Biden also attended his granddaughter Naomi’s graduation from Penn in May 2016 and was Penn’s commencement speaker in 2013. Since joining the university in 2017, he has appeared on campus more than a half dozen times.
His relationship with the University of Delaware goes back even further. Both he and his wife, Jill, are graduates. Biden got his bachelor’s in 1965 and Jill Biden received her bachelor’s in 1975 and her doctorate in education in 2006. Two entities at the university also bear Biden’s name — the Biden Institute and the Biden School of Public Policy and Administration. The university touts the connection and expects a boost in applications to its public policy school.
“The President-elect is a distinguished Blue Hen who regularly boasts about his association with UD,” the university said in a statement. “We expect as he moves into the most powerful job in the world, even more potential students will look to UD as a place where they too can become great.”
At Penn, Biden’s ties may pave the way for more scholars to participate in his administration in some way. Biden already named Penn’s Ezekiel Emanuel, an oncologist and medical ethics expert, to his coronavirus task force.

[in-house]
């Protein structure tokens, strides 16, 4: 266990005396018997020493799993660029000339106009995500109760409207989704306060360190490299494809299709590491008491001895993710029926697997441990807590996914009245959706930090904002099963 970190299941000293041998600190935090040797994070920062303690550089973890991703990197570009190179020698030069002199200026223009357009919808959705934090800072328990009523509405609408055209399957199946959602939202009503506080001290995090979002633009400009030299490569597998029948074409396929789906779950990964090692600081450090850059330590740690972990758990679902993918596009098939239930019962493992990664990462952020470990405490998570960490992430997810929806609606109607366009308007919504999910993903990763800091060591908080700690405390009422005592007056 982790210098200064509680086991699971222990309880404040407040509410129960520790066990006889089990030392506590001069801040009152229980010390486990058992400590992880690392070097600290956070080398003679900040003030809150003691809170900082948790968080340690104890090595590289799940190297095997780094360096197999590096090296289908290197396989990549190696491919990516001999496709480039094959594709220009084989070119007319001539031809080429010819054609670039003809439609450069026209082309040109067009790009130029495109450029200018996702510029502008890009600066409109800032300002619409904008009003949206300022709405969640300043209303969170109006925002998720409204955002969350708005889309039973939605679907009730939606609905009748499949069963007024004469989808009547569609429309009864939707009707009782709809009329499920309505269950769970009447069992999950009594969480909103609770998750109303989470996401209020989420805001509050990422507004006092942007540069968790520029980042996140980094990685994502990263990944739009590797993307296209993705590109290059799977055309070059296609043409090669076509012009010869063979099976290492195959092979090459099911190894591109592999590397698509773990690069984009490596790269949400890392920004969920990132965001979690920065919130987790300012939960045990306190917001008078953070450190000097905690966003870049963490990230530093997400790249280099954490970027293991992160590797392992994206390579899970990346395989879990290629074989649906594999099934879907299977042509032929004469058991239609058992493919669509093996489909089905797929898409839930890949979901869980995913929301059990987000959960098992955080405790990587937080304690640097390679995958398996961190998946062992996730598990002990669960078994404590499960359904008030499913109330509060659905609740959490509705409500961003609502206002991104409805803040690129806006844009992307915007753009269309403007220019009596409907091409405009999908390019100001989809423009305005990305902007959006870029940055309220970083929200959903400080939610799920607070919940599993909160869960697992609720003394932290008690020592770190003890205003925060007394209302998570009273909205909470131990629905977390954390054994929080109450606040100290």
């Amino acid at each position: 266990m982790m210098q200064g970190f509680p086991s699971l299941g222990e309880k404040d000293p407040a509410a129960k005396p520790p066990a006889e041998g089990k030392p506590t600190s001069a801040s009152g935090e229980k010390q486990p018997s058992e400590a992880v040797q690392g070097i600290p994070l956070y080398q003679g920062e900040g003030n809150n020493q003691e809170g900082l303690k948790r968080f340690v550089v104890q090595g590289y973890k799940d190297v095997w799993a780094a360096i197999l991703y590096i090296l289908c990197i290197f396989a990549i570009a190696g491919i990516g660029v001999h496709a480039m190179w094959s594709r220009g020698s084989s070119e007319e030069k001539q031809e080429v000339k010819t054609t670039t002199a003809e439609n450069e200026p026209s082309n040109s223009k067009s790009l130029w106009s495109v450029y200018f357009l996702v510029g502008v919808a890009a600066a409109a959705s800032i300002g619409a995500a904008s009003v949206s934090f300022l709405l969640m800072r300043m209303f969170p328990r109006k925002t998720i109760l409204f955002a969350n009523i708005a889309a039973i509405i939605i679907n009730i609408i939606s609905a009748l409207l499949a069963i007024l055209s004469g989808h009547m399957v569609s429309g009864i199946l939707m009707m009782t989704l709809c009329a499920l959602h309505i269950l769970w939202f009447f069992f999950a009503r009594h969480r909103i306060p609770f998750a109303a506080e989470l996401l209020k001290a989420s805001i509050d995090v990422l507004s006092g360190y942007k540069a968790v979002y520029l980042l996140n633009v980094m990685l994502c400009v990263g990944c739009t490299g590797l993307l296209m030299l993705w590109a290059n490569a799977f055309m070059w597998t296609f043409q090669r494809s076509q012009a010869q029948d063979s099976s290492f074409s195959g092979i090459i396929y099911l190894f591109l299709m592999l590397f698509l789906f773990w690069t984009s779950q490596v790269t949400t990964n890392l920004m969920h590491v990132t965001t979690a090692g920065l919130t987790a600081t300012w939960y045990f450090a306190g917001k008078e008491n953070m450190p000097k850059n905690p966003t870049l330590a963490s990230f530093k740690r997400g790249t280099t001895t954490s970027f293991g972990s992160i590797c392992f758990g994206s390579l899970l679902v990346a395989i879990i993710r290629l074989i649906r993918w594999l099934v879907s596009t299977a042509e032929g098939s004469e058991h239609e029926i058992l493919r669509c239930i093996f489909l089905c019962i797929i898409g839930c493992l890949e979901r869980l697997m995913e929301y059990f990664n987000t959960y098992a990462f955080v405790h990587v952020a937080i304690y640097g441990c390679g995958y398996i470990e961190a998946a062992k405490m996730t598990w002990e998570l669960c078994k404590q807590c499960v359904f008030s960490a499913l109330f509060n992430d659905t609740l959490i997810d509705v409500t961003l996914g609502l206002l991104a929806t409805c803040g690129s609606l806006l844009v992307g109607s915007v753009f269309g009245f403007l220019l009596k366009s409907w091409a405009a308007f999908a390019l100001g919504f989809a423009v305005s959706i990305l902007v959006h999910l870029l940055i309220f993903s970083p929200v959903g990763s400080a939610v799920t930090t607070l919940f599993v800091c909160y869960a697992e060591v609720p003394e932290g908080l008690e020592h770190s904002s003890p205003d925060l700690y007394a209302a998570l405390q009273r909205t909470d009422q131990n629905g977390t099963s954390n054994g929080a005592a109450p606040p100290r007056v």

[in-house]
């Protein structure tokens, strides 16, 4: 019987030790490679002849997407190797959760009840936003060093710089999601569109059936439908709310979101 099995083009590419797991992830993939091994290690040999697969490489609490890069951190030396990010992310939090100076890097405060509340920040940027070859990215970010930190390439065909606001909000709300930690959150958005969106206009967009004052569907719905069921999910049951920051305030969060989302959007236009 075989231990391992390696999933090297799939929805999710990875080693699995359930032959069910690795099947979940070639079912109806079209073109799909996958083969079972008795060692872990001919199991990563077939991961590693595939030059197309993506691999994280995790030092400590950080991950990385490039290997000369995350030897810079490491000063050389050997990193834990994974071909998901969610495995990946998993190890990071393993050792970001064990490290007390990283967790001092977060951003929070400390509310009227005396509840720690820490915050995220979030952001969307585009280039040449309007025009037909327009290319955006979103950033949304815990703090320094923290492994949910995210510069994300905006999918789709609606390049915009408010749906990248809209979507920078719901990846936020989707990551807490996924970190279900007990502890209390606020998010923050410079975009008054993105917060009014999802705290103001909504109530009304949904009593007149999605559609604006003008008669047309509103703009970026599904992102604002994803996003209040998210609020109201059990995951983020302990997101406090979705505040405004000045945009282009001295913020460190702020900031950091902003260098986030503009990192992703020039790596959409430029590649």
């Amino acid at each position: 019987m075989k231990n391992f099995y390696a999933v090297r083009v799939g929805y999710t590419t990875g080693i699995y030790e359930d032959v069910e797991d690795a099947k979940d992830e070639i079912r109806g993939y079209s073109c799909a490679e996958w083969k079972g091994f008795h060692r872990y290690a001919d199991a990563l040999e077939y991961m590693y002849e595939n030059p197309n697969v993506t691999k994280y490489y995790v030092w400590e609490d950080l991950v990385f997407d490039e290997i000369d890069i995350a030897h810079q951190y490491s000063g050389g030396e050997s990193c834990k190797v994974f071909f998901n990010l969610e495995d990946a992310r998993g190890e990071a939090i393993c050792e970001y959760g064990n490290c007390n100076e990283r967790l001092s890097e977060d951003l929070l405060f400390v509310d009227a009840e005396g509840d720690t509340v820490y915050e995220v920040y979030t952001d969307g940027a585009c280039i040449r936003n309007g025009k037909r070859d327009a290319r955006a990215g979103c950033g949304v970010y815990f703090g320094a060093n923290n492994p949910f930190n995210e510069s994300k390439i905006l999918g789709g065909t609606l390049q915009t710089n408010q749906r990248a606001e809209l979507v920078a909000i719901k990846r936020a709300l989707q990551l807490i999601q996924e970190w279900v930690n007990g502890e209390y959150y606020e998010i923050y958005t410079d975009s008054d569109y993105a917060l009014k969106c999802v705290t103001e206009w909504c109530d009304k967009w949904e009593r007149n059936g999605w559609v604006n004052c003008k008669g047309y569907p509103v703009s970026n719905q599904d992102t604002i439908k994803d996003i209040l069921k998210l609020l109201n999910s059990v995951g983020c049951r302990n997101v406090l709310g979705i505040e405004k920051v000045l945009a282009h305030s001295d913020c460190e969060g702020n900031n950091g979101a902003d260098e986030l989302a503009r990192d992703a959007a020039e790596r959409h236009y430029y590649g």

“[Biden] has gained access to a group of scholars and people that he may not have known before and may be able to use them in some way or some capacity,” said Joni E. Finney, recently retired director of the Institute for Research on Higher Education at Penn.
Biden isn’t the first president with Penn ties. President Donald Trump is an alumnus of Wharton, but Penn never embraced that tie.
“I did hear [Gutmann] say at one point that Trump was the only president of the past couple presidents she had not met,” Zimmerman said.
On Trump’s inauguration day, some described the mood on campus as a bit somber.
How will that be different when Biden, whom many at Penn have met or heard speak on campus, takes office?
“It almost feels personal to some students,” said Sadallah, the student government vice president.